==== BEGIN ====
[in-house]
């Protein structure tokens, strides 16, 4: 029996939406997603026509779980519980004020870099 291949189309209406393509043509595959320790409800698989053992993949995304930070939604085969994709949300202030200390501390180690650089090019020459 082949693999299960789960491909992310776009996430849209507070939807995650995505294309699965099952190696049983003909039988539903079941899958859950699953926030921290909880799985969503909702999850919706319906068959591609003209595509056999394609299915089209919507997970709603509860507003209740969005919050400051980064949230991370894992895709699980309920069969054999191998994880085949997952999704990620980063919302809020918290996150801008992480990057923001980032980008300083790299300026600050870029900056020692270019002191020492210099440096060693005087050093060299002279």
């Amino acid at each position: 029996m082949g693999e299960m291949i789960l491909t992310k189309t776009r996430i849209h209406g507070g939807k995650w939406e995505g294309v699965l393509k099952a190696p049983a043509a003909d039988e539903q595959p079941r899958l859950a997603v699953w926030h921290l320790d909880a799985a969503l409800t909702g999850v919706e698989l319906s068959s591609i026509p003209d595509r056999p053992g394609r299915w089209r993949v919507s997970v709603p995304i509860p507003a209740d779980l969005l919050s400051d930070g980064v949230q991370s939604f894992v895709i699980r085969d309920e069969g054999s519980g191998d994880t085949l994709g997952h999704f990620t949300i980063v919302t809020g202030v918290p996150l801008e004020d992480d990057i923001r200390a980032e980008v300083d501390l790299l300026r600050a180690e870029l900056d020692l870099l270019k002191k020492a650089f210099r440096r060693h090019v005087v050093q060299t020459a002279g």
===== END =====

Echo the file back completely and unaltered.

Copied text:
[in-house]
């Protein structure tokens, strides 16, 4: 029996939406997603026509779980519980004020870099 291949189309209406393509043509595959320790409800698989053992993949995304930070939604085969994709949300202030200390501390180690650089090019020459 082949693999299960789960491909992310776009996430849209507070939807995650995505294309699965099952190696049983003909039988539903079941899958859950699953926030921290909880799985969503909702999850919706319906068959591609003209595509056999394609299915089209919507997970709603509860507003209740969005919050400051980064949230991370894992895709699980309920069969054999191998994880085949997952999704990620980063919302809020918290996150801008992480990057923001980032980008300083790299300026600050870029900056020692270019002191020492210099440096060693005087050093060299002279």
């Amino acid at each position: 029996m082949g693999e299960m291949i789960l491909t992310k189309t776009r996430i849209h209406g507070g939807k995650w939406e995505g294309v699965l393509k099952a190696p049983a043509a003909d039988e539903q595959p079941r899958l859950a997603v699953w926030h921290l320790d909880a799985a969503l409800t909702g999850v919706e698989l319906s068959s591609i026509p003209d595509r056999p053992g394609r299915w089209r993949v919507s997970v709603p995304i509860p507003a209740d779980l969005l919050s400051d930070g980064v949230q991370s939604f894992v895709i699980r085969d309920e069969g054999s519980g191998d994880t085949l994709g997952h999704f990620t949300i980063v919302t809020g202030v918290p996150l801008e004020d992480d990057i923001r200390a980032e980008v300083d501390l790299l300026r600050a180690e870029l900056d020692l870099l270019k002191k020492a650089f210099r440096r060693h090019v005087v050093q060299t020459a002279g």